Winston Churchill, In a Letter Recalling His Wilderness Years, Warns That Germany Should Not Again Be Allowed to Flaunt International Sanctions and Arm Itself

“It is indeed a timely and pungent warning… I made several speeches on the subject of German expenditure on rearmament”

An unpublished letter of Churchill on the subject that brought him to power

Among the public men of influence, only Churchill recognized the profound peril to the world that the Nazis and Fascists represented. He spoke out in Parliament, on the radio, in his newspaper columns, anywhere and everywhere, demanding the government...

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Winston Churchill, In a Letter Recalling His Wilderness Years, Warns That Germany Should Not Again Be Allowed to Flaunt International Sanctions and Arm Itself

“It is indeed a timely and pungent warning… I made several speeches on the subject of German expenditure on rearmament”

An unpublished letter of Churchill on the subject that brought him to power

Among the public men of influence, only Churchill recognized the profound peril to the world that the Nazis and Fascists represented. He spoke out in Parliament, on the radio, in his newspaper columns, anywhere and everywhere, demanding the government wake up and prepare. As early as 1933, Churchill warned in the House of Commons, “Those Germans are not looking for equal status. They are looking for weapons.” He soon gathered around him a band of like-minded supporters who saw the menace and the potentially fatal nature of the threat. But these men were a small minority, and none of them were in the upper reaches of government. The men who were, the prime ministers and party leaders, not only disagreed with Churchill but considered him a loose cannon and an annoyance.

In 1934, in scenes reminiscent of the best spy dramas, Churchill held clandestine meetings at Chartwell, where he was briefed on the actual situation in Germany by the government and military men in his network, men in positions low enough to be without policy-making influence but high enough to know the true facts and statistics being developed (and be in despair at the lack of response from the government). With this information, Churchill shocked Parliament by revealing the true figures of German military production, figures many colleagues refused to believe. In November of 1934, he made a stirring speech in the Commons demanding an increase in military expenditures: “To urge preparation of defense is not to assert the imminence of war…” These words marked a turning point in his career; he would now primarily devote himself to warning of the threat of Germany. Meanwhile, Hitler went public with hitherto secret information showing the superiority in strength of the German air force over the British. Baldwin had promised that British airpower would never fall behind that of Germany, and this put the lie to that statement, while Chamberlain urged continued disarmament, claiming “The real danger to this country is Winston. He is the warmonger, not Hitler.”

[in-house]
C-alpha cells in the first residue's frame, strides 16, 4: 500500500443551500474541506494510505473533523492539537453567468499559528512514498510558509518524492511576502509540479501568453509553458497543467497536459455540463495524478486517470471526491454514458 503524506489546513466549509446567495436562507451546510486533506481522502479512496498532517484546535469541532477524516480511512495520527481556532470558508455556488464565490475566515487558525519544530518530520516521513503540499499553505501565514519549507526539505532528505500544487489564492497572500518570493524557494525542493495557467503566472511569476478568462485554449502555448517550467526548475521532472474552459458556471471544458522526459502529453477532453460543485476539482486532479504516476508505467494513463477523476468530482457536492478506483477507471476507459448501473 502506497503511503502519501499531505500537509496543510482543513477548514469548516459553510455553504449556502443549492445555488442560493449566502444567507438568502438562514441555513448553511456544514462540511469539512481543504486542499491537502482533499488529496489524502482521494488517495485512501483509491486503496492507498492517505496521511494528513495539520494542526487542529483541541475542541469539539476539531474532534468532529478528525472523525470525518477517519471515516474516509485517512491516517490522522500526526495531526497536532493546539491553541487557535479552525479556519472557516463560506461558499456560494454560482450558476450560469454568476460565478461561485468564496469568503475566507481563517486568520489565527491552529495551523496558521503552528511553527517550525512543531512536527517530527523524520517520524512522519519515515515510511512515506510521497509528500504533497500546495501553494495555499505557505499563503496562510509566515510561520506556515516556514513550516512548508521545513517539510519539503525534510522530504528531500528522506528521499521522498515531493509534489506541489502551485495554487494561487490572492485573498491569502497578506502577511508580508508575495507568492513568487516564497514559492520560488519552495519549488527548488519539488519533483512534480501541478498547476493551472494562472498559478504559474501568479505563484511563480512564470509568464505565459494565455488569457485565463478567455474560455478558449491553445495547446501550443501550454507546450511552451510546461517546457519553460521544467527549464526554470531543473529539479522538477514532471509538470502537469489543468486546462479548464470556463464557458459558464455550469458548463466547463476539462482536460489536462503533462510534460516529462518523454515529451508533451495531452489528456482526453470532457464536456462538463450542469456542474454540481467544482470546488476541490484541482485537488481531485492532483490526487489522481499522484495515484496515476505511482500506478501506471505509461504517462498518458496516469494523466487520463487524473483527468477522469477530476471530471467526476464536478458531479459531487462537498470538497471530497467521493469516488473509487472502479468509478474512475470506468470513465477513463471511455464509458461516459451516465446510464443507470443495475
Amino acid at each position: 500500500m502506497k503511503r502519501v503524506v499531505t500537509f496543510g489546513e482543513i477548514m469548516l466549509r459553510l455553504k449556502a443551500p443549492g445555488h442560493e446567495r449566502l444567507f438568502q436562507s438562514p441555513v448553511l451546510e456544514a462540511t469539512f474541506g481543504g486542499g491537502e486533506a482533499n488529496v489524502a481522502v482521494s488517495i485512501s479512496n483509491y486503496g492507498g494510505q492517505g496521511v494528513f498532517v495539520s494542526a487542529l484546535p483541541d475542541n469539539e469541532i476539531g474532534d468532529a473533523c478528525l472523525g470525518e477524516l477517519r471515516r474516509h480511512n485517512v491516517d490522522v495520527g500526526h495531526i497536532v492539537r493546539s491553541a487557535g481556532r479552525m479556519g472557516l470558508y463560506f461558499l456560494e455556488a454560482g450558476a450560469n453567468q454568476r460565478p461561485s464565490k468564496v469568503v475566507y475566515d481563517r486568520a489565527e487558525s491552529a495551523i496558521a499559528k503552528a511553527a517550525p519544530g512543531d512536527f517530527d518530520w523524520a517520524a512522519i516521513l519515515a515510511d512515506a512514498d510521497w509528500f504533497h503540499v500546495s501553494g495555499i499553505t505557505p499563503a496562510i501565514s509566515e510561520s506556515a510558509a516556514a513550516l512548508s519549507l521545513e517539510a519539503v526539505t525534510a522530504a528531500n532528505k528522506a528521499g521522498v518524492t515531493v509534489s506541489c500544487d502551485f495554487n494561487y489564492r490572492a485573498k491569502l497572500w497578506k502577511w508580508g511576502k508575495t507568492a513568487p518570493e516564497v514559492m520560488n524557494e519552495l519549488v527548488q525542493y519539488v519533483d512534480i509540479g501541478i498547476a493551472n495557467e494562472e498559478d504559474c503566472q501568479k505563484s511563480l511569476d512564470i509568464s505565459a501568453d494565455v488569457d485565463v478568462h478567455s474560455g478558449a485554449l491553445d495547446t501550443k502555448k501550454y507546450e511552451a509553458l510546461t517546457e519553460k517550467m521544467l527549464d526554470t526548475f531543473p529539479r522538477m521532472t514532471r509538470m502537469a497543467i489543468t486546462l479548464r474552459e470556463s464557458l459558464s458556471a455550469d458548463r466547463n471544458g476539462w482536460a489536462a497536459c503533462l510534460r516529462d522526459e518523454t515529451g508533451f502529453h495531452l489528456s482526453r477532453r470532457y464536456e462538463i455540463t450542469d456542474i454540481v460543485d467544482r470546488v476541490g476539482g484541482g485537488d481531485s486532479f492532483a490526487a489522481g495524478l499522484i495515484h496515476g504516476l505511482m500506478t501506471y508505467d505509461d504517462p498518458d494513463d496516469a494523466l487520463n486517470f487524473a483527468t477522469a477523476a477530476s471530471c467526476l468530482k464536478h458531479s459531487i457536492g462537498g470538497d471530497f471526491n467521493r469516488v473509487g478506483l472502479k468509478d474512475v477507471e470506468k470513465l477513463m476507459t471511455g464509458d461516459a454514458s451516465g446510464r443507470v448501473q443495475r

In October 1935 Italy took Ethiopia. On March 7, 1936, Hitler invaded the demilitarized Rhineland, which action conflicted with and basically tore up the Versailles Treaty that ended World War I. Churchill understood the meaning of this invasion, saying “An enormous triumph has been gained by the Nazi regime,” and stating “The German Army is a dagger pointed at the heart of France.” But many in Britain saw this as Hitler simply getting his own. At a high-level dinner party Chamberlain reviled Churchill and voiced approval of Hitler, and Baldwin said, “I know some of you think I should speak more roughly to Hitler than I do, but have you reflected that the reply to a stiff letter might be a bomb on your breakfast tables?” Lord Lothian noted in London that “After all, [the Germans] are only going into their own back garden.” Churchill continued to reveal in the Commons the truth about Britain’s lack of preparedness, while public opinion first began to swing his way.